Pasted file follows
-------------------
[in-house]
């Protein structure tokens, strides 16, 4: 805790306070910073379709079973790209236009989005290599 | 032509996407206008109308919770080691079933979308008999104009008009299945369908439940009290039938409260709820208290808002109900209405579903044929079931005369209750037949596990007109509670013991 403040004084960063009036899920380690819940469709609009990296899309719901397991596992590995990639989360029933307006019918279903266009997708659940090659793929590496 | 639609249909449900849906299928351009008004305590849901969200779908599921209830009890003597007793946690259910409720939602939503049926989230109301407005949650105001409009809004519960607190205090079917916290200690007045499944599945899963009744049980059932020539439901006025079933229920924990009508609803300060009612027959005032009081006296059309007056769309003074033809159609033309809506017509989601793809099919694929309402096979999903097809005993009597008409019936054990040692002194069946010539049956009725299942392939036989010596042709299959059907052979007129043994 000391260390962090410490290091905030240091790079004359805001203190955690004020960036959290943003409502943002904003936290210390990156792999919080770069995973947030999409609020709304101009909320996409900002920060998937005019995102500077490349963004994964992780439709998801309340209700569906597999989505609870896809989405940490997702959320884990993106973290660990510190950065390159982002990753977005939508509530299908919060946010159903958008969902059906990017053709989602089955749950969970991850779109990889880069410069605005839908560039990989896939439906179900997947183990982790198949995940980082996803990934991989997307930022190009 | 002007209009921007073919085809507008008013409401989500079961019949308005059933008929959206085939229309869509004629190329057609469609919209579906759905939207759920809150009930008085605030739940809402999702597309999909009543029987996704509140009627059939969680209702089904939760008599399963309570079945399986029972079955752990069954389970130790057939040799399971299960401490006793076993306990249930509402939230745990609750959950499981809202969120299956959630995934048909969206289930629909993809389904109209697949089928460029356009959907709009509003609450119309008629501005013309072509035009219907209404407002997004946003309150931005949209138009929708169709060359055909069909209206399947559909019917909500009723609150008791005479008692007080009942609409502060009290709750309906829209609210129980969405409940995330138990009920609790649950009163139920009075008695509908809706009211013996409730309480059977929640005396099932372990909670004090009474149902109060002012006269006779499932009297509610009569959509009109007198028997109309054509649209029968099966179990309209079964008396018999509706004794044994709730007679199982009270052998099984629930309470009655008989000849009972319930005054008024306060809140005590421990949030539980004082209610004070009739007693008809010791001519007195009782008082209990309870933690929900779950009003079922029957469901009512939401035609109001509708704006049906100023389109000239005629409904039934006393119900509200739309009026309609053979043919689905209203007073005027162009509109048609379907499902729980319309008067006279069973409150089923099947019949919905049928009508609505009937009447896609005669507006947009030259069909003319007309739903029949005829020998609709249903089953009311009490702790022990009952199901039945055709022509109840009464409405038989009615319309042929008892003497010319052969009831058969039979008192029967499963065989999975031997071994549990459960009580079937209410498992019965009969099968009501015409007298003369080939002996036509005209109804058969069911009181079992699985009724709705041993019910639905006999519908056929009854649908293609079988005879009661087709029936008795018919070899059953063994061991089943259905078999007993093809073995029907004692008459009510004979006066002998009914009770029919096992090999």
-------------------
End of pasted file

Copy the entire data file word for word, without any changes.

[in-house]
């Protein structure tokens, strides 16, 4: 805790306070910073379709079973790209236009989005290599 | 032509996407206008109308919770080691079933979308008999104009008009299945369908439940009290039938409260709820208290808002109900209405579903044929079931005369209750037949596990007109509670013991 403040004084960063009036899920380690819940469709609009990296899309719901397991596992590995990639989360029933307006019918279903266009997708659940090659793929590496 | 639609249909449900849906299928351009008004305590849901969200779908599921209830009890003597007793946690259910409720939602939503049926989230109301407005949650105001409009809004519960607190205090079917916290200690007045499944599945899963009744049980059932020539439901006025079933229920924990009508609803300060009612027959005032009081006296059309007056769309003074033809159609033309809506017509989601793809099919694929309402096979999903097809005993009597008409019936054990040692002194069946010539049956009725299942392939036989010596042709299959059907052979007129043994 000391260390962090410490290091905030240091790079004359805001203190955690004020960036959290943003409502943002904003936290210390990156792999919080770069995973947030999409609020709304101009909320996409900002920060998937005019995102500077490349963004994964992780439709998801309340209700569906597999989505609870896809989405940490997702959320884990993106973290660990510190950065390159982002990753977005939508509530299908919060946010159903958008969902059906990017053709989602089955749950969970991850779109990889880069410069605005839908560039990989896939439906179900997947183990982790198949995940980082996803990934991989997307930022190009 | 002007209009921007073919085809507008008013409401989500079961019949308005059933008929959206085939229309869509004629190329057609469609919209579906759905939207759920809150009930008085605030739940809402999702597309999909009543029987996704509140009627059939969680209702089904939760008599399963309570079945399986029972079955752990069954389970130790057939040799399971299960401490006793076993306990249930509402939230745990609750959950499981809202969120299956959630995934048909969206289930629909993809389904109209697949089928460029356009959907709009509003609450119309008629501005013309072509035009219907209404407002997004946003309150931005949209138009929708169709060359055909069909209206399947559909019917909500009723609150008791005479008692007080009942609409502060009290709750309906829209609210129980969405409940995330138990009920609790649950009163139920009075008695509908809706009211013996409730309480059977929640005396099932372990909670004090009474149902109060002012006269006779499932009297509610009569959509009109007198028997109309054509649209029968099966179990309209079964008396018999509706004794044994709730007679199982009270052998099984629930309470009655008989000849009972319930005054008024306060809140005590421990949030539980004082209610004070009739007693008809010791001519007195009782008082209990309870933690929900779950009003079922029957469901009512939401035609109001509708704006049906100023389109000239005629409904039934006393119900509200739309009026309609053979043919689905209203007073005027162009509109048609379907499902729980319309008067006279069973409150089923099947019949919905049928009508609505009937009447896609005669507006947009030259069909003319007309739903029949005829020998609709249903089953009311009490702790022990009952199901039945055709022509109840009464409405038989009615319309042929008892003497010319052969009831058969039979008192029967499963065989999975031997071994549990459960009580079937209410498992019965009969099968009501015409007298003369080939002996036509005209109804058969069911009181079992699985009724709705041993019910639905006999519908056929009854649908293609079988005879009661087709029936008795018919070899059953063994061991089943259905078999007993093809073995029907004692008459009510004979006066002998009914009770029919096992090999």